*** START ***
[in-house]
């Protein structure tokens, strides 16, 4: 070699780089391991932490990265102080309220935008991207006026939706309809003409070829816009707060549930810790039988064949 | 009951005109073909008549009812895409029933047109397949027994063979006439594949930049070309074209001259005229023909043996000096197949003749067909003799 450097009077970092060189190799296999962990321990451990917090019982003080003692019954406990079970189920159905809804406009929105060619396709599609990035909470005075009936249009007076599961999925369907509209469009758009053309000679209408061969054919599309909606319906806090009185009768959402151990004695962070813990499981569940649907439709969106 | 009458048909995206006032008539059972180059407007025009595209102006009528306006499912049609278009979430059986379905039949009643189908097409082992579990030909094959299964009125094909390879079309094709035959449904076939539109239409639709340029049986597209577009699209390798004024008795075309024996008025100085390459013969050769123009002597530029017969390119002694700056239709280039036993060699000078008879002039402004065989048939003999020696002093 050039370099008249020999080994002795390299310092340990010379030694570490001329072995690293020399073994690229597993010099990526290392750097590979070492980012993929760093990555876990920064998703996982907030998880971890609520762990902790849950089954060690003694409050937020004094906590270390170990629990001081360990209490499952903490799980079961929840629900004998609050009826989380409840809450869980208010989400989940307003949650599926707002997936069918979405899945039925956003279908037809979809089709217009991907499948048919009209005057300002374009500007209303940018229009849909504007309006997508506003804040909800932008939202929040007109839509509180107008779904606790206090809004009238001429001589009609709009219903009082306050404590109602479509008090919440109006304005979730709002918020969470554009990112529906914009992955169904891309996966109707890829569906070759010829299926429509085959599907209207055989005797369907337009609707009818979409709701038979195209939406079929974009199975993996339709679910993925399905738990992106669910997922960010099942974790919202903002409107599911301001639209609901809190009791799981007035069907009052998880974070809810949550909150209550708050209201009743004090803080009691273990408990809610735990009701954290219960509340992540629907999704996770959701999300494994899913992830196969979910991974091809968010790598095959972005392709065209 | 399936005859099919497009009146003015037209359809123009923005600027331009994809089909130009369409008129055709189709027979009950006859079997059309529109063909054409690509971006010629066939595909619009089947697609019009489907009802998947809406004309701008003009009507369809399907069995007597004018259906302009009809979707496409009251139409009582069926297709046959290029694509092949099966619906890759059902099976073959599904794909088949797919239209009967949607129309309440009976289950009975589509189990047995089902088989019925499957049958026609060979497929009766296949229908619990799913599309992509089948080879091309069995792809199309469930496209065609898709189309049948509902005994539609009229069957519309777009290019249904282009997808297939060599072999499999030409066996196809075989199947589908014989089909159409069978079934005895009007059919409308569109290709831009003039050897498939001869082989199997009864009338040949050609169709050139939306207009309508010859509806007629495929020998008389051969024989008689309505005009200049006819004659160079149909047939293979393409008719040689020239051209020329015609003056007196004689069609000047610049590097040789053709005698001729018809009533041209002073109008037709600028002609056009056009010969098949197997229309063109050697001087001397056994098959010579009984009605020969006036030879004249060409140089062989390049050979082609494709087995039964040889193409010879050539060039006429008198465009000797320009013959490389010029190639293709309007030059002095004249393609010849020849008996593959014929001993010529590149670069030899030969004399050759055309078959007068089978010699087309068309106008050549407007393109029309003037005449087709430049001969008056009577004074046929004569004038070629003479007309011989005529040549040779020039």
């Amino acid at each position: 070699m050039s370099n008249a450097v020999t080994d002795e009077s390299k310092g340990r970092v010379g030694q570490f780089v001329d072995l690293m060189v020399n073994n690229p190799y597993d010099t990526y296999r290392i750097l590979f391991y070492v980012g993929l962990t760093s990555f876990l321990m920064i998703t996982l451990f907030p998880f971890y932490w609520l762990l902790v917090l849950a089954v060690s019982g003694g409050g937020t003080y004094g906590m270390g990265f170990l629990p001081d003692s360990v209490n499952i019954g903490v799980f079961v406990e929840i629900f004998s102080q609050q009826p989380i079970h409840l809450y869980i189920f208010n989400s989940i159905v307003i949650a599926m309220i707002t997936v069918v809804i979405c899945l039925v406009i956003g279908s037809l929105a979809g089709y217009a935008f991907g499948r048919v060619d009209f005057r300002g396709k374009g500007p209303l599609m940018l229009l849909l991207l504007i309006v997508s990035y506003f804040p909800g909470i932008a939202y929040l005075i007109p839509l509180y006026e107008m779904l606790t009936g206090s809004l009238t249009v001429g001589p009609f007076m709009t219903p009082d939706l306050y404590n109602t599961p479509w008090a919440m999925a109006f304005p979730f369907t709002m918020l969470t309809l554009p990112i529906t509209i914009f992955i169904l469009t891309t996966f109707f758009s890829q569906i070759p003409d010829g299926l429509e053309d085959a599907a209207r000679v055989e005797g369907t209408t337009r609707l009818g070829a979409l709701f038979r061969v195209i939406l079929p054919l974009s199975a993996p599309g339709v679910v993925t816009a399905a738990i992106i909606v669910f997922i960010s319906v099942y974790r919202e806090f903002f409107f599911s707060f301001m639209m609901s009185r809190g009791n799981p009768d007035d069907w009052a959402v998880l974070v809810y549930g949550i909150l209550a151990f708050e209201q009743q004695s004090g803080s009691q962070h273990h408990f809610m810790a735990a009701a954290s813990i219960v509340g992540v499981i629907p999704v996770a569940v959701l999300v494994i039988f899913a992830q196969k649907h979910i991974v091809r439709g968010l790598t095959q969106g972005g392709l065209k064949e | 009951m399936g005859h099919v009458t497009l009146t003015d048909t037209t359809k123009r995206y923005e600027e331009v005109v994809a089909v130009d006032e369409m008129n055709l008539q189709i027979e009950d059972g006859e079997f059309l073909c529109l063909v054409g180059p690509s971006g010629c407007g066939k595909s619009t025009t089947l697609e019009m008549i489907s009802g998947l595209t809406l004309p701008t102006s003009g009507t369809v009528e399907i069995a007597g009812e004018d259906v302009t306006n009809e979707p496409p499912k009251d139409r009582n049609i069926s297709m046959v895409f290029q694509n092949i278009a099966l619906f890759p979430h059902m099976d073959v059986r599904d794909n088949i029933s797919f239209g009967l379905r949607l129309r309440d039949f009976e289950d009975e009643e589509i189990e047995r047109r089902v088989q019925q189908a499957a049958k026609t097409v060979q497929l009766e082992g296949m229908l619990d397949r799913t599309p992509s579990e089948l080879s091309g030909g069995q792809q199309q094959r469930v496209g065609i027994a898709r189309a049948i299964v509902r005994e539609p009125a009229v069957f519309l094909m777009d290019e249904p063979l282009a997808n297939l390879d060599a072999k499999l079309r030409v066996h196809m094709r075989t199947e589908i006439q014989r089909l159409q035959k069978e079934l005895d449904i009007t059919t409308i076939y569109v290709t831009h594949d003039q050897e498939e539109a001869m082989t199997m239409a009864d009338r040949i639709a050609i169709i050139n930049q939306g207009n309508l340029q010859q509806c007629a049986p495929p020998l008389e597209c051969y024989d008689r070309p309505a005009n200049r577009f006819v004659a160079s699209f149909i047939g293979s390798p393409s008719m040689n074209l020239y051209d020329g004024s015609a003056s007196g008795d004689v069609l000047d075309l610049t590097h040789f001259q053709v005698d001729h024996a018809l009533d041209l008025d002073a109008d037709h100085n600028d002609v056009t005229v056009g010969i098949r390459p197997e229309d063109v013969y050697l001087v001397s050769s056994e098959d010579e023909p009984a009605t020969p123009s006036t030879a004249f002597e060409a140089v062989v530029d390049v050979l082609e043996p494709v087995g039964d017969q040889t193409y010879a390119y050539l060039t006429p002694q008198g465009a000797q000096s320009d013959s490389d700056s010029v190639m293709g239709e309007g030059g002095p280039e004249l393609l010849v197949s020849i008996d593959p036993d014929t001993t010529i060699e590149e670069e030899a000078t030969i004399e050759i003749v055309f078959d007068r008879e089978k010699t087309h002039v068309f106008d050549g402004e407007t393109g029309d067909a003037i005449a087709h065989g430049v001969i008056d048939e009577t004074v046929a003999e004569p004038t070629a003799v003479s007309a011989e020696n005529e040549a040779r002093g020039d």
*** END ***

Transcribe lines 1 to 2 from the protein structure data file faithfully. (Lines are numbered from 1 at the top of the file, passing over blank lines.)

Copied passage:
[in-house]
């Protein structure tokens, strides 16, 4: 070699780089391991932490990265102080309220935008991207006026939706309809003409070829816009707060549930810790039988064949 | 009951005109073909008549009812895409029933047109397949027994063979006439594949930049070309074209001259005229023909043996000096197949003749067909003799 450097009077970092060189190799296999962990321990451990917090019982003080003692019954406990079970189920159905809804406009929105060619396709599609990035909470005075009936249009007076599961999925369907509209469009758009053309000679209408061969054919599309909606319906806090009185009768959402151990004695962070813990499981569940649907439709969106 | 009458048909995206006032008539059972180059407007025009595209102006009528306006499912049609278009979430059986379905039949009643189908097409082992579990030909094959299964009125094909390879079309094709035959449904076939539109239409639709340029049986597209577009699209390798004024008795075309024996008025100085390459013969050769123009002597530029017969390119002694700056239709280039036993060699000078008879002039402004065989048939003999020696002093 050039370099008249020999080994002795390299310092340990010379030694570490001329072995690293020399073994690229597993010099990526290392750097590979070492980012993929760093990555876990920064998703996982907030998880971890609520762990902790849950089954060690003694409050937020004094906590270390170990629990001081360990209490499952903490799980079961929840629900004998609050009826989380409840809450869980208010989400989940307003949650599926707002997936069918979405899945039925956003279908037809979809089709217009991907499948048919009209005057300002374009500007209303940018229009849909504007309006997508506003804040909800932008939202929040007109839509509180107008779904606790206090809004009238001429001589009609709009219903009082306050404590109602479509008090919440109006304005979730709002918020969470554009990112529906914009992955169904891309996966109707890829569906070759010829299926429509085959599907209207055989005797369907337009609707009818979409709701038979195209939406079929974009199975993996339709679910993925399905738990992106669910997922960010099942974790919202903002409107599911301001639209609901809190009791799981007035069907009052998880974070809810949550909150209550708050209201009743004090803080009691273990408990809610735990009701954290219960509340992540629907999704996770959701999300494994899913992830196969979910991974091809968010790598095959972005392709065209 | 399936005859099919497009009146003015037209359809123009923005600027331009994809089909130009369409008129055709189709027979009950006859079997059309529109063909054409690509971006010629066939595909619009089947697609019009489907009802998947809406004309701008003009009507369809399907069995007597004018259906302009009809979707496409009251139409009582069926297709046959290029694509092949099966619906890759059902099976073959599904794909088949797919239209009967949607129309309440009976289950009975589509189990047995089902088989019925499957049958026609060979497929009766296949229908619990799913599309992509089948080879091309069995792809199309469930496209065609898709189309049948509902005994539609009229069957519309777009290019249904282009997808297939060599072999499999030409066996196809075989199947589908014989089909159409069978079934005895009007059919409308569109290709831009003039050897498939001869082989199997009864009338040949050609169709050139939306207009309508010859509806007629495929020998008389051969024989008689309505005009200049006819004659160079149909047939293979393409008719040689020239051209020329015609003056007196004689069609000047610049590097040789053709005698001729018809009533041209002073109008037709600028002609056009056009010969098949197997229309063109050697001087001397056994098959010579009984009605020969006036030879004249060409140089062989390049050979082609494709087995039964040889193409010879050539060039006429008198465009000797320009013959490389010029190639293709309007030059002095004249393609010849020849008996593959014929001993010529590149670069030899030969004399050759055309078959007068089978010699087309068309106008050549407007393109029309003037005449087709430049001969008056009577004074046929004569004038070629003479007309011989005529040549040779020039």